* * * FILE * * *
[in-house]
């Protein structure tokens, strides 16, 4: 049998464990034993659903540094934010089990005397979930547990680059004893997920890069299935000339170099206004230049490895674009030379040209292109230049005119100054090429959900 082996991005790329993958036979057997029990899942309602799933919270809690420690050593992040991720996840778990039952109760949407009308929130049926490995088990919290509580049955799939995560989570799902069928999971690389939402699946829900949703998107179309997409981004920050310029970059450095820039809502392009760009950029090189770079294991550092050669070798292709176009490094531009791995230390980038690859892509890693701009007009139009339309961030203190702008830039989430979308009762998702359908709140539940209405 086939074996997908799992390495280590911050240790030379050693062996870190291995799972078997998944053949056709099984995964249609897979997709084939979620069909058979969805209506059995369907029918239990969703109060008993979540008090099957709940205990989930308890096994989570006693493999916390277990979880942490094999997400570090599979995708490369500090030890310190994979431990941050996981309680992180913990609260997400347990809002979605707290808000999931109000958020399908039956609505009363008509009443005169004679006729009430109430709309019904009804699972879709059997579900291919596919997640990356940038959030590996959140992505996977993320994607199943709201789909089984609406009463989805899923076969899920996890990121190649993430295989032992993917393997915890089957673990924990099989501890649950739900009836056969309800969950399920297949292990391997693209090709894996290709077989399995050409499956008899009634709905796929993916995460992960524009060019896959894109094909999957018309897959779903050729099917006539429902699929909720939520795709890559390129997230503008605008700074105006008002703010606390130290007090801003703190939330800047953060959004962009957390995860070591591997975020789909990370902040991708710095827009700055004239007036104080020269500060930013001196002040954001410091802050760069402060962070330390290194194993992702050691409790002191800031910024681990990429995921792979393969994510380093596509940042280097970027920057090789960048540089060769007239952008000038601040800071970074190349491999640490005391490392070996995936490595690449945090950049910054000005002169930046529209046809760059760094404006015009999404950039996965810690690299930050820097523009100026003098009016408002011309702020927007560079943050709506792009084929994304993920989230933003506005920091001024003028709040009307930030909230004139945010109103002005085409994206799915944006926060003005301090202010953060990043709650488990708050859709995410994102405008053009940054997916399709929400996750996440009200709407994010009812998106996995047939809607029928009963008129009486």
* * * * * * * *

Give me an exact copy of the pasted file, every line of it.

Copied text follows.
[in-house]
């Protein structure tokens, strides 16, 4: 049998464990034993659903540094934010089990005397979930547990680059004893997920890069299935000339170099206004230049490895674009030379040209292109230049005119100054090429959900 082996991005790329993958036979057997029990899942309602799933919270809690420690050593992040991720996840778990039952109760949407009308929130049926490995088990919290509580049955799939995560989570799902069928999971690389939402699946829900949703998107179309997409981004920050310029970059450095820039809502392009760009950029090189770079294991550092050669070798292709176009490094531009791995230390980038690859892509890693701009007009139009339309961030203190702008830039989430979308009762998702359908709140539940209405 086939074996997908799992390495280590911050240790030379050693062996870190291995799972078997998944053949056709099984995964249609897979997709084939979620069909058979969805209506059995369907029918239990969703109060008993979540008090099957709940205990989930308890096994989570006693493999916390277990979880942490094999997400570090599979995708490369500090030890310190994979431990941050996981309680992180913990609260997400347990809002979605707290808000999931109000958020399908039956609505009363008509009443005169004679006729009430109430709309019904009804699972879709059997579900291919596919997640990356940038959030590996959140992505996977993320994607199943709201789909089984609406009463989805899923076969899920996890990121190649993430295989032992993917393997915890089957673990924990099989501890649950739900009836056969309800969950399920297949292990391997693209090709894996290709077989399995050409499956008899009634709905796929993916995460992960524009060019896959894109094909999957018309897959779903050729099917006539429902699929909720939520795709890559390129997230503008605008700074105006008002703010606390130290007090801003703190939330800047953060959004962009957390995860070591591997975020789909990370902040991708710095827009700055004239007036104080020269500060930013001196002040954001410091802050760069402060962070330390290194194993992702050691409790002191800031910024681990990429995921792979393969994510380093596509940042280097970027920057090789960048540089060769007239952008000038601040800071970074190349491999640490005391490392070996995936490595690449945090950049910054000005002169930046529209046809760059760094404006015009999404950039996965810690690299930050820097523009100026003098009016408002011309702020927007560079943050709506792009084929994304993920989230933003506005920091001024003028709040009307930030909230004139945010109103002005085409994206799915944006926060003005301090202010953060990043709650488990708050859709995410994102405008053009940054997916399709929400996750996440009200709407994010009812998106996995047939809607029928009963008129009486």